The truth is, having a body which more or less works most of the time is a flat-out miracle. Most of us don't tend to think of it that way, because it's incredibly difficult to live in the world while also feeling genuine wonder at every single miracle which occurs. My heart is beating: that's amazing! Hey, it's still beating: amazing! My kidneys are filtering my blood without my conscious control: amazing! No one can live with that awareness all the time. But our lack of awareness doesn't negate the miracle.
When I became pregnant I started experiencing the blessing in yet another way. Because I was a stroke survivor, and pregnancy increases the risk of stroke, I needed to inject myself with blood thinner every day. I am one of those people who shies away from needles even at the safe distance of seeing them on tv, so I was anxious about having to begin every day with an injection. So I developed the practice of reciting the asher yatzar while administering the blood thinner each morning.
Pregnancy also offered me new opportunities to marvel at the things my body does without my conscious intervention. Not only does my heart continue to beat, not only do my organs continue to do all of the things they're meant to do, but somehow my body knew how to grow a human being. I certainly wasn't driving that bus. My body knew what it was doing without me needing to be in charge. My body knew how to grow and change in ways I couldn't possibly have imagined.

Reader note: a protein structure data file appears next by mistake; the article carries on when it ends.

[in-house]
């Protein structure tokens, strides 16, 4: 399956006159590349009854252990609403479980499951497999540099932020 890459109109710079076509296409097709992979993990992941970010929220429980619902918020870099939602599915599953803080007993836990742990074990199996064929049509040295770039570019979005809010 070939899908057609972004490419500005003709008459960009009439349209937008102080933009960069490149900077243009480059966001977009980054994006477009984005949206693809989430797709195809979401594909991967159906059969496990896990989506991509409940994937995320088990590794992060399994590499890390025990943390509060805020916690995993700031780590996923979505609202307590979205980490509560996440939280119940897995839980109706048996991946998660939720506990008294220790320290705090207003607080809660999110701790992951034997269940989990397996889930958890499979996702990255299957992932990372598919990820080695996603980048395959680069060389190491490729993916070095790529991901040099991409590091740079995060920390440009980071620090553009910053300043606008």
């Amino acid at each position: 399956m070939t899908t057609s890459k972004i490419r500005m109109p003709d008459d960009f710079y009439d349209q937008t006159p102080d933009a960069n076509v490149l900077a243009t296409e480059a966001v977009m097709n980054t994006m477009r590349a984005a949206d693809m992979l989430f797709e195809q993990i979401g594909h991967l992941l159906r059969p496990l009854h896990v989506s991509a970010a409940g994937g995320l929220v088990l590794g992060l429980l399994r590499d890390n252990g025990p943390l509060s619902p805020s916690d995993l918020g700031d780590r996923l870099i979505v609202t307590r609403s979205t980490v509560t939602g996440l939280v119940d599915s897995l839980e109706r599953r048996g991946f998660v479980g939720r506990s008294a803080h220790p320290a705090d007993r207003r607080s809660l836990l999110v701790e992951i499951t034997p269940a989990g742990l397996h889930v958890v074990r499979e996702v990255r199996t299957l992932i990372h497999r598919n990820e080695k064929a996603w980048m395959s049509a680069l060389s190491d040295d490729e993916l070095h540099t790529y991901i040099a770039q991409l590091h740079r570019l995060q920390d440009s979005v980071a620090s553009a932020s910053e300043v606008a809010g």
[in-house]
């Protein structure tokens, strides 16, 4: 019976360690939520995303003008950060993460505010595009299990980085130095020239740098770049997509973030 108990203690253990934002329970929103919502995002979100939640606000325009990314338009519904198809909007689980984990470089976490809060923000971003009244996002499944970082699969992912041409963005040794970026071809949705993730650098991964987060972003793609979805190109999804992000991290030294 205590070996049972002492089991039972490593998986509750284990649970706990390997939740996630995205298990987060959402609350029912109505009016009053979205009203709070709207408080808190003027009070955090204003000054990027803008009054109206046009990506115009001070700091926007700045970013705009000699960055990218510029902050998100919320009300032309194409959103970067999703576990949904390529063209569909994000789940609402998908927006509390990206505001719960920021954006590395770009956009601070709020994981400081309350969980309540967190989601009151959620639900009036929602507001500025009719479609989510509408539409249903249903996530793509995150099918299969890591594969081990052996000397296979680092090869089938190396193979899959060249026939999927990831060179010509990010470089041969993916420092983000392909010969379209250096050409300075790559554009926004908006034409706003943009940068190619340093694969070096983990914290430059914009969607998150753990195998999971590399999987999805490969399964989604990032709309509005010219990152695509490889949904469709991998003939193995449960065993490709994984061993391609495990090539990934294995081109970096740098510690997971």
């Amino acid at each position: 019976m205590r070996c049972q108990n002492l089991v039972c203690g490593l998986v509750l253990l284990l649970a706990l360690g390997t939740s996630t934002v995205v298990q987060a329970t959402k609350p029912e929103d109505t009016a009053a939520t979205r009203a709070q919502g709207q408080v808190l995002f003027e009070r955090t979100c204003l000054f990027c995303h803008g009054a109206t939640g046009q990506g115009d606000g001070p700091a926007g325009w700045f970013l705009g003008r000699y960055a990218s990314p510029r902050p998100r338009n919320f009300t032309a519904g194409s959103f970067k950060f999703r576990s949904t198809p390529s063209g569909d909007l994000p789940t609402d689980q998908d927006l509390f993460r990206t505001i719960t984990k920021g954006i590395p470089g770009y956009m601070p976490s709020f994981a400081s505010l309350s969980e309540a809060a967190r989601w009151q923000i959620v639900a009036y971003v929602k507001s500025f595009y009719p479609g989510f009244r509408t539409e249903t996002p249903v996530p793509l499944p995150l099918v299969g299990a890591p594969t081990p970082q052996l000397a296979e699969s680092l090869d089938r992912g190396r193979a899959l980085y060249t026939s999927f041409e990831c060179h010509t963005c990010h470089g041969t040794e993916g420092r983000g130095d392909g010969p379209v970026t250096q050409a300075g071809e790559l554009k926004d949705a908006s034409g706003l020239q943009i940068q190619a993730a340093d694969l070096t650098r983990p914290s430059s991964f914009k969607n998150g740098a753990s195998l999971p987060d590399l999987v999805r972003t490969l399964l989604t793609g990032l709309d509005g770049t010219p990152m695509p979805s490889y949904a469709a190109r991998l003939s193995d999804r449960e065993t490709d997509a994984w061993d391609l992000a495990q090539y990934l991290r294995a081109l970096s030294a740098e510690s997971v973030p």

And then our son was born, and the injections ended, and my relationship with my body went through a rollercoaster of changes: wonder that I had grown a human being from component cells, amazement that my body could produce the nourishment he needed, and then exhaustion and postpartum depression which deadened me to the wonder of my body (and of anything else.) I think there was a period of time when I wasn't saying many blessings for anything at all, my body included.